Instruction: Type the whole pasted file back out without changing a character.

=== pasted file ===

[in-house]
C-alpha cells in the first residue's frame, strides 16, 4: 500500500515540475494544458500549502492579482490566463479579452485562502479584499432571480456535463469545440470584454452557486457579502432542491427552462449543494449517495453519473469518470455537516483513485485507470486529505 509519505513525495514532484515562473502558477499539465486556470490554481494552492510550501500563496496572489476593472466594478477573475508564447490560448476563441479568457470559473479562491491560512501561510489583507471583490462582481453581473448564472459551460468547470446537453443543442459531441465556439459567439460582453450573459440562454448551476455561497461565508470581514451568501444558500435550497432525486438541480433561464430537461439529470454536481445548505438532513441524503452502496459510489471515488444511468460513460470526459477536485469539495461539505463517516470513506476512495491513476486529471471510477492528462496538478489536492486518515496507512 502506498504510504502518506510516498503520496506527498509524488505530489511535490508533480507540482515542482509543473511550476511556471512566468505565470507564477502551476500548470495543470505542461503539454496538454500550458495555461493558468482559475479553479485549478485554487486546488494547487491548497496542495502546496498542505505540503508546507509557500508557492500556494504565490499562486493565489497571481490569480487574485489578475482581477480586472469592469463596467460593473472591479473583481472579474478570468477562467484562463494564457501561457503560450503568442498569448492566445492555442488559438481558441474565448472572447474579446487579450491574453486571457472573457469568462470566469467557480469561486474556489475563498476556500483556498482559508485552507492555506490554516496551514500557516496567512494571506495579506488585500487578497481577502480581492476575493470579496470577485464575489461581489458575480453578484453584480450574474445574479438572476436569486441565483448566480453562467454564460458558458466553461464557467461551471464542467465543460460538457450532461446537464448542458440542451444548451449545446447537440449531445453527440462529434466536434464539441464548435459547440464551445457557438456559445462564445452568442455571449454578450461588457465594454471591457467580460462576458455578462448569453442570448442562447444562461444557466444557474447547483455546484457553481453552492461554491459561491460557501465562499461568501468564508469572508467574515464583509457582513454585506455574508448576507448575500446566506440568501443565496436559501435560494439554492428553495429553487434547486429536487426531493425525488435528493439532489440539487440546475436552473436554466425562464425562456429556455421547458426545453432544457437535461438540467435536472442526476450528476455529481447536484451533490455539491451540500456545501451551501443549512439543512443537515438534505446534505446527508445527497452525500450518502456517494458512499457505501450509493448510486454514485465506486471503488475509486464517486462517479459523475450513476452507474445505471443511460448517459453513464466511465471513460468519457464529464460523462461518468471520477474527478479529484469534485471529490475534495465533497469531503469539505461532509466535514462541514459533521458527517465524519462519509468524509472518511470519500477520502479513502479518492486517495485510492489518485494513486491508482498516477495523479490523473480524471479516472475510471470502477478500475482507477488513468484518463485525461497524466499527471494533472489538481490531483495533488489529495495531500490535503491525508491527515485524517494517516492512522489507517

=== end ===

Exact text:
[in-house]
C-alpha cells in the first residue's frame, strides 16, 4: 500500500515540475494544458500549502492579482490566463479579452485562502479584499432571480456535463469545440470584454452557486457579502432542491427552462449543494449517495453519473469518470455537516483513485485507470486529505 509519505513525495514532484515562473502558477499539465486556470490554481494552492510550501500563496496572489476593472466594478477573475508564447490560448476563441479568457470559473479562491491560512501561510489583507471583490462582481453581473448564472459551460468547470446537453443543442459531441465556439459567439460582453450573459440562454448551476455561497461565508470581514451568501444558500435550497432525486438541480433561464430537461439529470454536481445548505438532513441524503452502496459510489471515488444511468460513460470526459477536485469539495461539505463517516470513506476512495491513476486529471471510477492528462496538478489536492486518515496507512 502506498504510504502518506510516498503520496506527498509524488505530489511535490508533480507540482515542482509543473511550476511556471512566468505565470507564477502551476500548470495543470505542461503539454496538454500550458495555461493558468482559475479553479485549478485554487486546488494547487491548497496542495502546496498542505505540503508546507509557500508557492500556494504565490499562486493565489497571481490569480487574485489578475482581477480586472469592469463596467460593473472591479473583481472579474478570468477562467484562463494564457501561457503560450503568442498569448492566445492555442488559438481558441474565448472572447474579446487579450491574453486571457472573457469568462470566469467557480469561486474556489475563498476556500483556498482559508485552507492555506490554516496551514500557516496567512494571506495579506488585500487578497481577502480581492476575493470579496470577485464575489461581489458575480453578484453584480450574474445574479438572476436569486441565483448566480453562467454564460458558458466553461464557467461551471464542467465543460460538457450532461446537464448542458440542451444548451449545446447537440449531445453527440462529434466536434464539441464548435459547440464551445457557438456559445462564445452568442455571449454578450461588457465594454471591457467580460462576458455578462448569453442570448442562447444562461444557466444557474447547483455546484457553481453552492461554491459561491460557501465562499461568501468564508469572508467574515464583509457582513454585506455574508448576507448575500446566506440568501443565496436559501435560494439554492428553495429553487434547486429536487426531493425525488435528493439532489440539487440546475436552473436554466425562464425562456429556455421547458426545453432544457437535461438540467435536472442526476450528476455529481447536484451533490455539491451540500456545501451551501443549512439543512443537515438534505446534505446527508445527497452525500450518502456517494458512499457505501450509493448510486454514485465506486471503488475509486464517486462517479459523475450513476452507474445505471443511460448517459453513464466511465471513460468519457464529464460523462461518468471520477474527478479529484469534485471529490475534495465533497469531503469539505461532509466535514462541514459533521458527517465524519462519509468524509472518511470519500477520502479513502479518492486517495485510492489518485494513486491508482498516477495523479490523473480524471479516472475510471470502477478500475482507477488513468484518463485525461497524466499527471494533472489538481490531483495533488489529495495531500490535503491525508491527515485524517494517516492512522489507517